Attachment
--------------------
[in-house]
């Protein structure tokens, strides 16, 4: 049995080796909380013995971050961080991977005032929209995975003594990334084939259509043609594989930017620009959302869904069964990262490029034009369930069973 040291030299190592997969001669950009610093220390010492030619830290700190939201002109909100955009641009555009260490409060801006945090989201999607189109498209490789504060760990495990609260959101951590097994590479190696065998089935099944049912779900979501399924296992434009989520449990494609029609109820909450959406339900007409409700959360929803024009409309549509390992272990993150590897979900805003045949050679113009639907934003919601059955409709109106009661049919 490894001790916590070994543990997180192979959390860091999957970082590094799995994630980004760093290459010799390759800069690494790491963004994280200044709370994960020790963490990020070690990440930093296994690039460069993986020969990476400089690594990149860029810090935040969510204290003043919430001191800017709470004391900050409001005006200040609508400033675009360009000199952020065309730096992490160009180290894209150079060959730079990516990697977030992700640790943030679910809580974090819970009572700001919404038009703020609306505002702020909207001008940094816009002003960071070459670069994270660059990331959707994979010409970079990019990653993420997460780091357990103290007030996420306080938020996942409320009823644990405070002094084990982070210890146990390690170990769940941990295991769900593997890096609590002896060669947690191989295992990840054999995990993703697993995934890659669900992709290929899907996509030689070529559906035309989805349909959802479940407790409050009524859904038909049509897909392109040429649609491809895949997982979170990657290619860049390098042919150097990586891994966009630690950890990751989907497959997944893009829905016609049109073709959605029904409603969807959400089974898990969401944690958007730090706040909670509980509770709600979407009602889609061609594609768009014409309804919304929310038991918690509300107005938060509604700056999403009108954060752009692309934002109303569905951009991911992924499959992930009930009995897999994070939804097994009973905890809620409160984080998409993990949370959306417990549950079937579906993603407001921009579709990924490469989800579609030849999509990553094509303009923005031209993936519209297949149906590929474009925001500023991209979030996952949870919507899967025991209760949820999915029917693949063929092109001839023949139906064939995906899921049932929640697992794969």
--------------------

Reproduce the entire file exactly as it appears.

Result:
[in-house]
């Protein structure tokens, strides 16, 4: 049995080796909380013995971050961080991977005032929209995975003594990334084939259509043609594989930017620009959302869904069964990262490029034009369930069973 040291030299190592997969001669950009610093220390010492030619830290700190939201002109909100955009641009555009260490409060801006945090989201999607189109498209490789504060760990495990609260959101951590097994590479190696065998089935099944049912779900979501399924296992434009989520449990494609029609109820909450959406339900007409409700959360929803024009409309549509390992272990993150590897979900805003045949050679113009639907934003919601059955409709109106009661049919 490894001790916590070994543990997180192979959390860091999957970082590094799995994630980004760093290459010799390759800069690494790491963004994280200044709370994960020790963490990020070690990440930093296994690039460069993986020969990476400089690594990149860029810090935040969510204290003043919430001191800017709470004391900050409001005006200040609508400033675009360009000199952020065309730096992490160009180290894209150079060959730079990516990697977030992700640790943030679910809580974090819970009572700001919404038009703020609306505002702020909207001008940094816009002003960071070459670069994270660059990331959707994979010409970079990019990653993420997460780091357990103290007030996420306080938020996942409320009823644990405070002094084990982070210890146990390690170990769940941990295991769900593997890096609590002896060669947690191989295992990840054999995990993703697993995934890659669900992709290929899907996509030689070529559906035309989805349909959802479940407790409050009524859904038909049509897909392109040429649609491809895949997982979170990657290619860049390098042919150097990586891994966009630690950890990751989907497959997944893009829905016609049109073709959605029904409603969807959400089974898990969401944690958007730090706040909670509980509770709600979407009602889609061609594609768009014409309804919304929310038991918690509300107005938060509604700056999403009108954060752009692309934002109303569905951009991911992924499959992930009930009995897999994070939804097994009973905890809620409160984080998409993990949370959306417990549950079937579906993603407001921009579709990924490469989800579609030849999509990553094509303009923005031209993936519209297949149906590929474009925001500023991209979030996952949870919507899967025991209760949820999915029917693949063929092109001839023949139906064939995906899921049932929640697992794969």